OCR Interpretation

The day book. (Chicago, Ill.) 1911-1917, January 20, 1914, NOON EDITION, Image 10

Image and text provided by University of Illinois at Urbana-Champaign Library, Urbana, IL

Persistent link: http://chroniclingamerica.loc.gov/lccn/sn83045487/1914-01-20/ed-1/seq-10/

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grandmother ware one of the first
couples to be married in the quaint
old Los Angeles mission of the
Padres, which is one of the land
marks of Southern California.
So it' is no wonder if this pretty
dark-haired gifr-ha.s a tiny tilt up
wards of her well-rounded chin. And
it is no wonder if she carries her dain
ty self in a very contented sort of
way down the busy streets of her very
own city.
There are all kinds of early-day
relics and unique reminders of the
settler qra about the comfortable
home in which she lives in Los An
geles. The hospitable doors of this
big rancho residence are always open
to friends. But all who clasp the
hand of the kindly father or the
vivacious daughter know they are
greeting one of THE Gonzales fam
ily, not because of the manner of the
host, but because of the fame of the
P. S. Miss Gonzales has recently
joined the western Vitagraph "movie"
company at Santa Monica, Cal.
Without 'thought of beclouding the glory d,f Henry Ford's profit-sharing
plan, wz rare inclined to consider as very "pertinent this question, pror -pounded
by 'one of our writers:
"Will Ford disorganize the entire industry, crowd those who have
small margins to the wall and ultimately throw into idleness more workers
than the number of those whom he will "directly benefit?"
Competition has its benefits, but there is such a thing as cut-throat
competition. Ford, undoubtedly, had no thought of cut-throat competition
in mind when he raised wage's, cut hours of labor and institute profit-sharing
for hishousands of employes, as "an act of social justice." But it
seems to be fact that in doing this he has done what many of his competitors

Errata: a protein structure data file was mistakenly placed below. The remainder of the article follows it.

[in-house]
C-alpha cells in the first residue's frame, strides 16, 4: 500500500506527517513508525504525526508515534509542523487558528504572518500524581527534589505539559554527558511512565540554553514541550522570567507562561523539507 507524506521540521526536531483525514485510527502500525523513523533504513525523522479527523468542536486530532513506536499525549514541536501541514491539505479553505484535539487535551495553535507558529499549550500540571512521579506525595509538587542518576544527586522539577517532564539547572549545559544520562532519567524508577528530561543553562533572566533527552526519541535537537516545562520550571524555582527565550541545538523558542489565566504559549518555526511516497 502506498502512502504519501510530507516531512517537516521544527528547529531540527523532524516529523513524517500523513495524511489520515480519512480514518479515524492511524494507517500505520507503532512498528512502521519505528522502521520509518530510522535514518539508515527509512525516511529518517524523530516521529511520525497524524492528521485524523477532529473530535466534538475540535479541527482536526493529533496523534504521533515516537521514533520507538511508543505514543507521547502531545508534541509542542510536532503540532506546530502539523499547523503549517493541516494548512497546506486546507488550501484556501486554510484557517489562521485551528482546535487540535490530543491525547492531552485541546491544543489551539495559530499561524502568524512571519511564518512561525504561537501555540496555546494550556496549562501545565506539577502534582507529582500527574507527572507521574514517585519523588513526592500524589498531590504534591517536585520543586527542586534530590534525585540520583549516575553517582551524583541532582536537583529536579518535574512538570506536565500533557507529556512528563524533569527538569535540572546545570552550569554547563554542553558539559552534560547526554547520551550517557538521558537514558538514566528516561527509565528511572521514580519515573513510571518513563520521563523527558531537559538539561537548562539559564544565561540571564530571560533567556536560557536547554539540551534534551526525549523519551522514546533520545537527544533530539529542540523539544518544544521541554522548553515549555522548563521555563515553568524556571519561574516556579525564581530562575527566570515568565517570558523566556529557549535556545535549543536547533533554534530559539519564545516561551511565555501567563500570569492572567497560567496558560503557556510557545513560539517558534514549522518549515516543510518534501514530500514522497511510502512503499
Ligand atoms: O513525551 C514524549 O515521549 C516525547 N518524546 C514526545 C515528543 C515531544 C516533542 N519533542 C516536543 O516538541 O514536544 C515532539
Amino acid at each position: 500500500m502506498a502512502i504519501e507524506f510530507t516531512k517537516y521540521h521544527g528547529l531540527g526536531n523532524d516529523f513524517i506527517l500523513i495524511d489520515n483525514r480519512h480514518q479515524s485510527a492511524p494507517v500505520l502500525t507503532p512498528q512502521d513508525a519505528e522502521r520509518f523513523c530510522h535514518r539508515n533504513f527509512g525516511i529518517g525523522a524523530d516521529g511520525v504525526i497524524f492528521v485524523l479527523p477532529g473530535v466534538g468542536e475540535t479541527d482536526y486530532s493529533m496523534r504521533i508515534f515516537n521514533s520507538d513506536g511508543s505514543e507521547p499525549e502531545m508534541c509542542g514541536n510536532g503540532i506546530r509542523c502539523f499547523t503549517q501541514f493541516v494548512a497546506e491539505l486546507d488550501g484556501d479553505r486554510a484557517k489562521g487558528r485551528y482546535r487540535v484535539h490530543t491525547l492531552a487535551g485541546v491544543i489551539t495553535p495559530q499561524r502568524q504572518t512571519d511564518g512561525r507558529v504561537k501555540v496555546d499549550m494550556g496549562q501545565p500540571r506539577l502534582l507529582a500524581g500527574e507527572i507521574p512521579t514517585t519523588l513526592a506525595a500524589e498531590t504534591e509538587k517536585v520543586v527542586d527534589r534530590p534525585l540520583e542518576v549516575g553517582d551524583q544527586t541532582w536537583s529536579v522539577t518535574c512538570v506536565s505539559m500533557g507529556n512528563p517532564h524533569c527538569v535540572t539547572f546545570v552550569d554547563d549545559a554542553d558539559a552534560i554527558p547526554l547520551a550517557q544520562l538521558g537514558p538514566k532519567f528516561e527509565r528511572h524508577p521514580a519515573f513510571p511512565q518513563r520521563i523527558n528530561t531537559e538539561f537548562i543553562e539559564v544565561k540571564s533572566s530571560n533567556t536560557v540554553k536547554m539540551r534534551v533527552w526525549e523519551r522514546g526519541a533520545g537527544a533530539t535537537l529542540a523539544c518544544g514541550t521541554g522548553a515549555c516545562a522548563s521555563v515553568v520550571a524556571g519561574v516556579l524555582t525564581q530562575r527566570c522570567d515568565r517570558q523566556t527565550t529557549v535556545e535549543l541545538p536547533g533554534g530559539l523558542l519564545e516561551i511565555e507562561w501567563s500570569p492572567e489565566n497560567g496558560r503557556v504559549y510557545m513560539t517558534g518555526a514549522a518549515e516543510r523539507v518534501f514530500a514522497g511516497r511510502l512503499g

cannot do. There are not many employers in his line who ' can afford to
divide $10,000,000 profit in advance.
Mr. Ford is reported to be worth $50,000,000. The statement issued
by the Ford Company September 30, 1913, showed $35,033,919.86 assets
and a surplus of..,$28,124t73.68. In view of these millions upon millions, it
may be called "iq'cial justice" somewhat delayed, however welcome and
good. Would not the effect upon his competitors and their employes have
been much better had he started in with the splendid policy which he now
adopts? Some scores of his employes have undoubtedly died since he made
his first motor, 20 years ago, without tasting the social justice.
But, "better late than never." Then, too, the consumer may get his
bite of the social justice by Mr. Ford's producing a still better and cheaper
motor, which is very likely to prompt others to do likewise.
Anyhow, any millionaire (who will voluntarily" divide with wage-earners
$10,000,000 annually gets our respectful consideration and whatever adver
tising benefits it may, contain.
- o o " '
After a mission meeting a little boy
lingered behind and insisted on see
ing the missionary. At length his
wish was gratified. "Well, my lad,"
said the kindly cleric, as he patted
the boy's head, "do you wish to con
secrate your young life to this noble
work?" "No, sir," replied the boy;
"I wanted to know if you have got
any foreign stamps!"
o o
A "bachelor girl" declares that
men's hearts are. as dented as a pea
nut vender's pint measure and hold
about as much. The dear, old-fashioned
"old maids" never got as mad
as that, when they lost out. '

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